An Oamaru couple are dealing with the effects of emotional and financial stress, and giving up on their dream home and lifestyle, following a nightmare rental experience in Cust.
Diana and Wayne Puru had spent three years looking for the right lifestyle block and finally found it - complete with a pristine seven-year-old house - on Terrace Rd in the village. They put their home in Oamaru on the market and decided to lease out the North Canterbury property in the interim.
''The place was just perfect for us; away from cars and people, and ideal for our dogs and our show Persian and exotic cats,'' Diana said.
''It was close enough for us to travel to Christchurch or Rangiora for work, and it had the most wonderful three-bedroom brick home, with a three-bay shed and a double garage that was lined, just right for our cats.''
With the dearth of rental properties in the area, their first rental advertisement drew a flood of replies, but one family stood out. They were struggling to recover from the earthquakes, had three small children and needed something short term.
''I took colouring books and toys up for the children the first day we met them in person at the farmlet. We didn't ask for any bond, just rent each week for the next three months,'' Diana said.
''Well, that didn't happen.
''Every week I was chasing him for money and then we got a phone call to tell us the grass was up to the windows all over the farmlet and it was a fire hazard. We drove up the following week. He had moved in, closed all the curtains and never went outside other than to take the children to school.''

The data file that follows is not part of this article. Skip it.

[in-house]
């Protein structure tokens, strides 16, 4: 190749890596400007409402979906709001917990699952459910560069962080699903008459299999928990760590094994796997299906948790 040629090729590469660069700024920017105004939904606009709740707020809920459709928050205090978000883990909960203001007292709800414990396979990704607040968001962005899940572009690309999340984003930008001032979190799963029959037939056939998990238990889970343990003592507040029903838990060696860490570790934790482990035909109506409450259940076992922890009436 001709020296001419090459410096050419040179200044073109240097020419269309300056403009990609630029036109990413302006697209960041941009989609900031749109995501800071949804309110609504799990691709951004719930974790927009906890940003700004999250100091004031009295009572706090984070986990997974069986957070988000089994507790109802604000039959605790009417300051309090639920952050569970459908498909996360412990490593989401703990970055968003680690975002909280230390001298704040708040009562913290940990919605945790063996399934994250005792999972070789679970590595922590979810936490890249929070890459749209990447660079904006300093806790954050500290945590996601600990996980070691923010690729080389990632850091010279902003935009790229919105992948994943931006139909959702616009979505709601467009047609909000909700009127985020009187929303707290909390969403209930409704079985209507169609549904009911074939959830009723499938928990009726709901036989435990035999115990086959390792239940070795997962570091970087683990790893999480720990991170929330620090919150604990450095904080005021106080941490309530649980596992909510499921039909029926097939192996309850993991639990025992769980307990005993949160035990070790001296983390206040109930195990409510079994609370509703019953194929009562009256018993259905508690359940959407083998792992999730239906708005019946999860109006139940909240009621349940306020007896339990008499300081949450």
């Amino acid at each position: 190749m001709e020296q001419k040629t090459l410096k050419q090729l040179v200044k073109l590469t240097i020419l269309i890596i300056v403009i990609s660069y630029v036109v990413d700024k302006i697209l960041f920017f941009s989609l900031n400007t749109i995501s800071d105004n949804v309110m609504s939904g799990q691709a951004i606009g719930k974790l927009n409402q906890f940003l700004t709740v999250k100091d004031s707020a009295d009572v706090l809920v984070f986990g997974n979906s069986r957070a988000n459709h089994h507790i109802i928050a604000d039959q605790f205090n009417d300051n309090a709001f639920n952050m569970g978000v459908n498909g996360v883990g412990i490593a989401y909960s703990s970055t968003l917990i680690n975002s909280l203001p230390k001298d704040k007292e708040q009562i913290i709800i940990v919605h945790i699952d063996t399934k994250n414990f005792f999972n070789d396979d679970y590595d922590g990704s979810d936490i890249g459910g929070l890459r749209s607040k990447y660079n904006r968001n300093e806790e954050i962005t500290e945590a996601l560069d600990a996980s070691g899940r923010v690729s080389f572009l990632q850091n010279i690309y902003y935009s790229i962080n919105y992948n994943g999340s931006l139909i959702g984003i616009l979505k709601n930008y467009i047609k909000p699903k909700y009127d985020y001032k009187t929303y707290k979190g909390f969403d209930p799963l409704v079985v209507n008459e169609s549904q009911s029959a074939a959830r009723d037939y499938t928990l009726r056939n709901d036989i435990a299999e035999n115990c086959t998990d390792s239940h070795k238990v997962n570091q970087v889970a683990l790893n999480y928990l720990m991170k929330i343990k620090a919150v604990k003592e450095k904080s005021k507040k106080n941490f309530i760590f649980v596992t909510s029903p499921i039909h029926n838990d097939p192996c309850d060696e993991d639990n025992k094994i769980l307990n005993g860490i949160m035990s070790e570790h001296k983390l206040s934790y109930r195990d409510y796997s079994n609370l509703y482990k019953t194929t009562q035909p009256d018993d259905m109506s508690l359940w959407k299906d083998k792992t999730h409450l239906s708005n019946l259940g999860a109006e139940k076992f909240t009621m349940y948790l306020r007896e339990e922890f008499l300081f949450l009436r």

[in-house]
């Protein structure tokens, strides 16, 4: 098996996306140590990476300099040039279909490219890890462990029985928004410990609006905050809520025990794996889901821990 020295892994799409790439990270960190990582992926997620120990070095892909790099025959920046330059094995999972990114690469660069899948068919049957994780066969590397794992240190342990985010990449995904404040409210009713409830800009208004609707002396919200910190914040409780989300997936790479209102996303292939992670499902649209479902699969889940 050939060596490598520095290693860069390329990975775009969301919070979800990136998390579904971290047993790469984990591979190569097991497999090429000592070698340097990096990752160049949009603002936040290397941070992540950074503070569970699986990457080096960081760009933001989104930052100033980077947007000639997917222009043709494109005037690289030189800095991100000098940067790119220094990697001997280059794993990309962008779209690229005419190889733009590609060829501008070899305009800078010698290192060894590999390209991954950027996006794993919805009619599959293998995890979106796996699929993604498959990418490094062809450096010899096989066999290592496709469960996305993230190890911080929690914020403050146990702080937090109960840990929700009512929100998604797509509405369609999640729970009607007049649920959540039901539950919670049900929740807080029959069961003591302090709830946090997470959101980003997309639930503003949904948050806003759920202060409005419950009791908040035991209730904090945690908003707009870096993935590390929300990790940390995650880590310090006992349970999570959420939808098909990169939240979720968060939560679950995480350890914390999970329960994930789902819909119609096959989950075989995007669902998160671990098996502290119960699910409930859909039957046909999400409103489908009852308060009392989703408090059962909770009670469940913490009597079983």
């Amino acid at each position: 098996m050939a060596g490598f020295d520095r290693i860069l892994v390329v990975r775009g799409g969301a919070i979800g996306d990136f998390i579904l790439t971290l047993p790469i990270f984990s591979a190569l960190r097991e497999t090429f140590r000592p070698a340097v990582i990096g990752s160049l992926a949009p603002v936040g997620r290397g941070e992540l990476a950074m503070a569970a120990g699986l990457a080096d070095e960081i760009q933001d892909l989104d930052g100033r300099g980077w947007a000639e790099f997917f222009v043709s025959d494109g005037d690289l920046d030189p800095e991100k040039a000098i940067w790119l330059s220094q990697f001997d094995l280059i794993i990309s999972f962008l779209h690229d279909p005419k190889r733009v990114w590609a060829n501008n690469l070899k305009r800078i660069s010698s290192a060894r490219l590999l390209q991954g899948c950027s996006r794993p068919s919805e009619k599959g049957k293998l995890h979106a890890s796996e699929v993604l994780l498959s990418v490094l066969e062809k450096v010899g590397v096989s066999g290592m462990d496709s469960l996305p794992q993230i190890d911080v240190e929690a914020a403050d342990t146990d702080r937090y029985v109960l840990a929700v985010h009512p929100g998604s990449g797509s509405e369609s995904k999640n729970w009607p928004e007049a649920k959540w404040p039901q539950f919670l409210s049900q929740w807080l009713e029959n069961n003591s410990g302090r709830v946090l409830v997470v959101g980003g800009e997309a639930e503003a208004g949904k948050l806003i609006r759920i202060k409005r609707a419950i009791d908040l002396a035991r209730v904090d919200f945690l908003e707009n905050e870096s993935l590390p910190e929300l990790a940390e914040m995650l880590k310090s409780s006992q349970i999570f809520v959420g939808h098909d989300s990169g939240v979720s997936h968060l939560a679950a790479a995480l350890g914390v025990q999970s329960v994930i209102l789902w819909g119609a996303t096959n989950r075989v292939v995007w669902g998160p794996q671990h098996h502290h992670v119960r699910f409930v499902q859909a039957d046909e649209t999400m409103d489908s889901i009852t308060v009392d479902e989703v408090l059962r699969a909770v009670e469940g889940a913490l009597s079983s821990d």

That family left. The following week, another advertisement drew more than 30 replies.
''We picked out a respondent who had sent us glowing references. We travelled up again to clean the house, plant more native grasses and trees and fill the pond with my grandmother's water lillies.
''They've all been destroyed now.''
Diana admits that, even after the first disaster, they were naive and never thought of doing a search on the Tenancy Tribunal website, where the tenant's name draws a number of outstanding debt responses.
''I've since discovered that the money she owes to other people is huge, but butter wouldn't melt in her mouth.
''Each week, when I'd ring asking where the rent was, she had a different excuse. She hadn't double-clicked the button or it had gone into the wrong account.''
She has also subsequently met the woman who penned the tenant's reference, and discovered she specifically asked for the document not to be used, having discovered the state in which the tenant had left her last property.
The pair have now given up and have just accepted an offer on the property from a young couple also looking to move to Cust.
''The damage she has done to our property means it has been left unrentable, and the rent she owes us has been the final blow. We just can't go through it all again, so we are selling our dream - we are just getting too old to be fighting mean, selfish people,'' Diana said.
They are going through the process of trying to regain the outstanding rent, but don't hold out much hope, given that the tenant already owes more than $5000 to a past landlord, according to just one tribunal hearing.
''The sad thing is that you don't just lose the money and the property - you lose your faith in people. Our dream died because we were kind and caring.'
- The Press